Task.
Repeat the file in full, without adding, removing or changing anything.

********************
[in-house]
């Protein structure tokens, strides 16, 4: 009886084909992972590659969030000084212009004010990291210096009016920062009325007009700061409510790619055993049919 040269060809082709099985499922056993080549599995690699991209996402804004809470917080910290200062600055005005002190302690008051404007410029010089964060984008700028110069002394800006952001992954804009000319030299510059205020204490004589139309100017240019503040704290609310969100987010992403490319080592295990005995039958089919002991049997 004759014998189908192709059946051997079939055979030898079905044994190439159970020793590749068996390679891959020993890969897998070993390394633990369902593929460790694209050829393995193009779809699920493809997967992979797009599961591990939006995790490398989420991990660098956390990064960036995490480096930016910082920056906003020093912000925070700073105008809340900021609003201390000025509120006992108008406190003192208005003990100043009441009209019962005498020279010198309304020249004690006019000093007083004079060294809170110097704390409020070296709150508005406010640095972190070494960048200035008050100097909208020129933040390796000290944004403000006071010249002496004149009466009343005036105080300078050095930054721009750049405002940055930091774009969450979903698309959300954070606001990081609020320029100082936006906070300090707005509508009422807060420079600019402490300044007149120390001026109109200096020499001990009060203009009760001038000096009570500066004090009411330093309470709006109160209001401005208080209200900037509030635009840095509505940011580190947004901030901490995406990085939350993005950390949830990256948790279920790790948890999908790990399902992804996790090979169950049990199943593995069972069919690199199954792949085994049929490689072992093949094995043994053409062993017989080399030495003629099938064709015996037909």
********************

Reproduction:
[in-house]
């Protein structure tokens, strides 16, 4: 009886084909992972590659969030000084212009004010990291210096009016920062009325007009700061409510790619055993049919 040269060809082709099985499922056993080549599995690699991209996402804004809470917080910290200062600055005005002190302690008051404007410029010089964060984008700028110069002394800006952001992954804009000319030299510059205020204490004589139309100017240019503040704290609310969100987010992403490319080592295990005995039958089919002991049997 004759014998189908192709059946051997079939055979030898079905044994190439159970020793590749068996390679891959020993890969897998070993390394633990369902593929460790694209050829393995193009779809699920493809997967992979797009599961591990939006995790490398989420991990660098956390990064960036995490480096930016910082920056906003020093912000925070700073105008809340900021609003201390000025509120006992108008406190003192208005003990100043009441009209019962005498020279010198309304020249004690006019000093007083004079060294809170110097704390409020070296709150508005406010640095972190070494960048200035008050100097909208020129933040390796000290944004403000006071010249002496004149009466009343005036105080300078050095930054721009750049405002940055930091774009969450979903698309959300954070606001990081609020320029100082936006906070300090707005509508009422807060420079600019402490300044007149120390001026109109200096020499001990009060203009009760001038000096009570500066004090009411330093309470709006109160209001401005208080209200900037509030635009840095509505940011580190947004901030901490995406990085939350993005950390949830990256948790279920790790948890999908790990399902992804996790090979169950049990199943593995069972069919690199199954792949085994049929490689072992093949094995043994053409062993017989080399030495003629099938064709015996037909």